University of California researchers have discovered why mosquitoes like to feast on the blood of humans.
They have identified a dominant odor naturally produced in humans and birds that attracts the blood-feeding Culex mosquitoes, which transmits West Nile virus and other life-threatening diseases.
The groundbreaking research explains why mosquitoes shifted hosts from birds to humans and paves the way for key developments in mosquito and disease control.
Entomology professor Walter Leal and postdoctoral researcher Zain Syed, UC Davis Department of Entomology, found that nonanal (pronounced "no-nan-al") is the powerful semiochemical that triggers the mosquitoes' keen sense of smell, directing them toward a blood meal. A semiochemical is a chemical substance or mixture that carries a message.
"Nonanal is how they find us. The antennae of the Culex quinquefasciatus are highly developed to detect even extremely low concentrations of nonanal," Leal said.
Mosquitoes detect smells with the olfactory receptor neurons of their antennae.
Birds, the main hosts of mosquitoes, serve as the reservoir for the West Nile virus, Leal said.
When infected mosquitoes take a blood meal, they transmit the virus to their hosts, which include birds, humans, horses, dogs, cats, bats, chipmunks, skunks, squirrels and domestic rabbits.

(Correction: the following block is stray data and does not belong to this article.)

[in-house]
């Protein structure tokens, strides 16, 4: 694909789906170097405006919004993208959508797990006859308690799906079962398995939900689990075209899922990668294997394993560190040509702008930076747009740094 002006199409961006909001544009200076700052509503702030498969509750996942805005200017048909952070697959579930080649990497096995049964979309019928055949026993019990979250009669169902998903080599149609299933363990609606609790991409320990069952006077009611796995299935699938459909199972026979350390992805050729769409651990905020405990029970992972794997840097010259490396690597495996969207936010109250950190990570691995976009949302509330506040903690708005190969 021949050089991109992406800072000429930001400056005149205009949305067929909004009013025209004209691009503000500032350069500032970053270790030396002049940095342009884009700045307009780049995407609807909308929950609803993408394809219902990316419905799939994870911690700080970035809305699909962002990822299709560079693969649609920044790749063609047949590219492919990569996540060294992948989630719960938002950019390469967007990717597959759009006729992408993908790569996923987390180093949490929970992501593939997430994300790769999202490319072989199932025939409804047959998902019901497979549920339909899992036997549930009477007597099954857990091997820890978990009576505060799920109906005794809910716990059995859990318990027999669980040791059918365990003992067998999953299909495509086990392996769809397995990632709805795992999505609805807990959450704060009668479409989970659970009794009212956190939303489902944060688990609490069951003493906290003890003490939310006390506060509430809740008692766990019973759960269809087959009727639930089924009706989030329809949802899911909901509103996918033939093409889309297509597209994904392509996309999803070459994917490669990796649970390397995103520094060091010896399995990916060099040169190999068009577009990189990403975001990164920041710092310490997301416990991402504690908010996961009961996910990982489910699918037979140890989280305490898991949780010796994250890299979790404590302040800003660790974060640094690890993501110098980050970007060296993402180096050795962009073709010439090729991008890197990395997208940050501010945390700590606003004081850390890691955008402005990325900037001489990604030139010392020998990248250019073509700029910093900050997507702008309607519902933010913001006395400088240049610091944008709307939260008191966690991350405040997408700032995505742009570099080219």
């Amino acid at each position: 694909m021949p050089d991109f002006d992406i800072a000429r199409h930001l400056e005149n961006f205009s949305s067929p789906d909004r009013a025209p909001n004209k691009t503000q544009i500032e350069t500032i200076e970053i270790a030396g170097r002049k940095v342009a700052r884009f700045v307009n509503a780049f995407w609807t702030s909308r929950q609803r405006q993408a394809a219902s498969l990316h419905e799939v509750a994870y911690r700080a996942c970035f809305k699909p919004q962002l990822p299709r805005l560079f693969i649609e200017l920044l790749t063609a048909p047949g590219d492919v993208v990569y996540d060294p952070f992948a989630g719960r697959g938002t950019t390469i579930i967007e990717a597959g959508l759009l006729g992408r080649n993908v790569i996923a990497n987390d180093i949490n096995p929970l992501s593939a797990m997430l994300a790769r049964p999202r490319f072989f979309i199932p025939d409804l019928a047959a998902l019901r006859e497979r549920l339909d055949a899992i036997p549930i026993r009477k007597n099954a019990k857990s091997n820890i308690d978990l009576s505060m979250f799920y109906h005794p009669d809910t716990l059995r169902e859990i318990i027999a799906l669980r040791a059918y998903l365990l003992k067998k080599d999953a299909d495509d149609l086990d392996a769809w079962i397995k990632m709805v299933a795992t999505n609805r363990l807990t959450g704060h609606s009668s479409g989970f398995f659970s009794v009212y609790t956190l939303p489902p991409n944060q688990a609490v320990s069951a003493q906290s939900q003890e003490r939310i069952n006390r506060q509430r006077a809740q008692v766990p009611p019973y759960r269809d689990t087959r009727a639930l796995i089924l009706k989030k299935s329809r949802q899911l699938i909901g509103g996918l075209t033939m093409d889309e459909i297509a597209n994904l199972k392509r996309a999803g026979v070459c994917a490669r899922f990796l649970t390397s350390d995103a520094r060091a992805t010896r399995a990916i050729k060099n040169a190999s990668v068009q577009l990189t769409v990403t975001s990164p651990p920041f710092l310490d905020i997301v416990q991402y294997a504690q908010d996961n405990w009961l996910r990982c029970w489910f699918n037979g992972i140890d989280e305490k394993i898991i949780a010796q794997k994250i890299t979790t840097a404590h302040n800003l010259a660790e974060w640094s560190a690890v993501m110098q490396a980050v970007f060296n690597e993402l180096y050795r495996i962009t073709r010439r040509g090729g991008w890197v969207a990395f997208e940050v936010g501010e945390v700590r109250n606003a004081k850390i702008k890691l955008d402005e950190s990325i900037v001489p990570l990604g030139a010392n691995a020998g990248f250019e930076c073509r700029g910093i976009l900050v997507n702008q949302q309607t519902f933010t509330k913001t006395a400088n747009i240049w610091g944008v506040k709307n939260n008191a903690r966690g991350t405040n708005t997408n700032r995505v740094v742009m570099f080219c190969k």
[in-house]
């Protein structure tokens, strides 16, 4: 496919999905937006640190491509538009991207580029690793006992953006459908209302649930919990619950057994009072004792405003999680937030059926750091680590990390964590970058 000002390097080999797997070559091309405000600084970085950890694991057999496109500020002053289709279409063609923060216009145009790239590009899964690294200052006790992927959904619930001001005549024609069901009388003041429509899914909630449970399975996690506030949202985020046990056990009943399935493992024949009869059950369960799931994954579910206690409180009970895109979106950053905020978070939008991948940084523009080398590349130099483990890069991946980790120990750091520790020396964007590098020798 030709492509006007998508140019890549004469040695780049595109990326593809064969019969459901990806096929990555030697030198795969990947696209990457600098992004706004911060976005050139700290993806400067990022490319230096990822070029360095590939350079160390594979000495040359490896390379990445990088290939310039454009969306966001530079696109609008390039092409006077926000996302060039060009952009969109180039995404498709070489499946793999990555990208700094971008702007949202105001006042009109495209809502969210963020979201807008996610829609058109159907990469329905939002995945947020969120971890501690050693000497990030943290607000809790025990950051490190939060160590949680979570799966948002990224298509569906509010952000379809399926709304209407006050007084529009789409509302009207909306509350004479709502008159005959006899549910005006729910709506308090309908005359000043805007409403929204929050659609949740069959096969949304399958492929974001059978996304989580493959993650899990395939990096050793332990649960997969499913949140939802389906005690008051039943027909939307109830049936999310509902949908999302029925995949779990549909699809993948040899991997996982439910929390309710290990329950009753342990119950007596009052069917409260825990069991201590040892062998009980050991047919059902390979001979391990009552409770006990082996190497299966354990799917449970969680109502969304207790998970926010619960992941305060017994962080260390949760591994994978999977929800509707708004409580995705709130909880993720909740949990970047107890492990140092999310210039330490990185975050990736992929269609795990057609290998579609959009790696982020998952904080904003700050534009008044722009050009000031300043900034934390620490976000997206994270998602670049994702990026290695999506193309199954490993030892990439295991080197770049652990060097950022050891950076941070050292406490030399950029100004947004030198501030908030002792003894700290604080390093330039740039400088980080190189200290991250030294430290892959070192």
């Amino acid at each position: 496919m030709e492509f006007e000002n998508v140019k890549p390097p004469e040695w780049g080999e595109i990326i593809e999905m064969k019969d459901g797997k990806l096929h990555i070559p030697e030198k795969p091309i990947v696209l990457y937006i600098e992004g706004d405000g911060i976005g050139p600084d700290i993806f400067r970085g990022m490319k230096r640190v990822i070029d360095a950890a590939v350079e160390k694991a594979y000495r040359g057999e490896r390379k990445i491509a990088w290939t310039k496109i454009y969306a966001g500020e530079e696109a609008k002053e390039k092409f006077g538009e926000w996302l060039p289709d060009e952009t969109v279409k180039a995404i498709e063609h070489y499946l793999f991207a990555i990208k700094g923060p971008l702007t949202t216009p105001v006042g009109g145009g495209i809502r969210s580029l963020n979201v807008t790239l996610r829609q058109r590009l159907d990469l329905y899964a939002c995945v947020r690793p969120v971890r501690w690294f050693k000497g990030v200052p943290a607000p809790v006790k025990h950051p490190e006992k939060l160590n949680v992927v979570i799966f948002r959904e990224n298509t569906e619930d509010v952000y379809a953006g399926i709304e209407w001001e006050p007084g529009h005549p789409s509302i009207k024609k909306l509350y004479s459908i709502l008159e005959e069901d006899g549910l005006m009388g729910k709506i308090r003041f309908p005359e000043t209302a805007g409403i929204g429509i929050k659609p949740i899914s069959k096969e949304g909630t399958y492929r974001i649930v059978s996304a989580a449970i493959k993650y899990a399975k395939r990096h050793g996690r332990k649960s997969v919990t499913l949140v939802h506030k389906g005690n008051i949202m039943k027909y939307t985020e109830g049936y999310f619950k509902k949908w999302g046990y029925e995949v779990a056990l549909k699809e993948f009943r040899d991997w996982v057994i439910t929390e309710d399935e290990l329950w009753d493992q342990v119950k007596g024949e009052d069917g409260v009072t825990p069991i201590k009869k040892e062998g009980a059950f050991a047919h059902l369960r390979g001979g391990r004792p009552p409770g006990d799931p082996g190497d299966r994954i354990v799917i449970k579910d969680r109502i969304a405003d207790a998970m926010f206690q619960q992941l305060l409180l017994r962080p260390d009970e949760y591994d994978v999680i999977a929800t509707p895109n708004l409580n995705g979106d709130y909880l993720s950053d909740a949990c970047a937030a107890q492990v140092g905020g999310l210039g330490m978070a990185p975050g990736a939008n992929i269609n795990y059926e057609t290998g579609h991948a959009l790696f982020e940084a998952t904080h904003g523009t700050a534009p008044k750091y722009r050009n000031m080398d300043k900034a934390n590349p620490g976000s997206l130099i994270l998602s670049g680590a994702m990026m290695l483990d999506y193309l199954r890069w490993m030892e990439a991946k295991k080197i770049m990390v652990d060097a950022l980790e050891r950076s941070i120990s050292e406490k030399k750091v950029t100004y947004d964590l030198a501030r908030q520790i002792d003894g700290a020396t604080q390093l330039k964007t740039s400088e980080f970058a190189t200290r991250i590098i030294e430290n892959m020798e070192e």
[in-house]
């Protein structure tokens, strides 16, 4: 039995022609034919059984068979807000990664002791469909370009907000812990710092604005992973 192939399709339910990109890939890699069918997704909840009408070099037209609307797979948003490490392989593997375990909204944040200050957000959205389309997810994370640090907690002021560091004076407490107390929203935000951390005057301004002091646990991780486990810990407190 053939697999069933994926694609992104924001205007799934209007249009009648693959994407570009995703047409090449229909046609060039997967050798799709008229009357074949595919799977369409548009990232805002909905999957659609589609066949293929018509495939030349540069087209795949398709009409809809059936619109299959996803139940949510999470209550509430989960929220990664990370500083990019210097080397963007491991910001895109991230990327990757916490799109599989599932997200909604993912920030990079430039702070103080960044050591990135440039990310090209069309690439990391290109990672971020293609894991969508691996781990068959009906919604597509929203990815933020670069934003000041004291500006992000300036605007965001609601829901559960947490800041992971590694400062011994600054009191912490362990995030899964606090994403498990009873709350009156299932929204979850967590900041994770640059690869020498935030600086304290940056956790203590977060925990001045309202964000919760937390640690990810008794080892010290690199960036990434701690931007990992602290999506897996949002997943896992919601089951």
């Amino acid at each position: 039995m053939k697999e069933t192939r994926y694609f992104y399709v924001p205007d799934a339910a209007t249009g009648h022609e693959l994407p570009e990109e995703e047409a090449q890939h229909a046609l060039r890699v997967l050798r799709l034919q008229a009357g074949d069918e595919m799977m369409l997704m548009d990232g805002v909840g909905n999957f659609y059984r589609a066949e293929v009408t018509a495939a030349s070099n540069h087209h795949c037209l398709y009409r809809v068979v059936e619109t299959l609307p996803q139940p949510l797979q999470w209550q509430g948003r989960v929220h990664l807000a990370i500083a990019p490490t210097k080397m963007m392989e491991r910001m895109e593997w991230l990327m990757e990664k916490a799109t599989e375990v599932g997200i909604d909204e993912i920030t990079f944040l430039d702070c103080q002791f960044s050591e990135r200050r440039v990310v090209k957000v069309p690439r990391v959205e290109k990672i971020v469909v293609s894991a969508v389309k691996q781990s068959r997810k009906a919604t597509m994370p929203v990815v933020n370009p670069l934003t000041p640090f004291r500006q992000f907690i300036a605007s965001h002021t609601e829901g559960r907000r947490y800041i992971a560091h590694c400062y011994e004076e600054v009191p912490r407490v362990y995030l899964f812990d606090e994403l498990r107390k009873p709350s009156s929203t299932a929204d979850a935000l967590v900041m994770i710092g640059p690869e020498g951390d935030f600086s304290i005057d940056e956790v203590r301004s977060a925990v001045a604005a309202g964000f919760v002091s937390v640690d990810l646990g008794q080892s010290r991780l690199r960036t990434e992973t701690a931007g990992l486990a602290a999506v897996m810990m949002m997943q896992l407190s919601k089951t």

During the study, the researchers tested hundreds of naturally occurring compounds emitted by people and birds. They collected chemical odors from 16 adult human subjects, representing multiple races and ethnic groups.
"We then determined the specificity and sensitivity of the olfactory receptor neurons to the isolated compounds on the antennae of the mosquitoes," Syed said.
The researchers found that nonanal acts synergistically with carbon dioxide, a known mosquito attractant.
"We baited mosquito traps with a combination of nonanal and carbon dioxide and we were drawing in as many as 2,000 a night in Yolo County, near Davis. Nonanal, in combination with carbon dioxide, increased trap captures by more than 50 percent, compared to traps baited with carbon dioxide alone," Syed said.
The research has been published this week in the early online edition of the Proceedings of the National Academy of Sciences.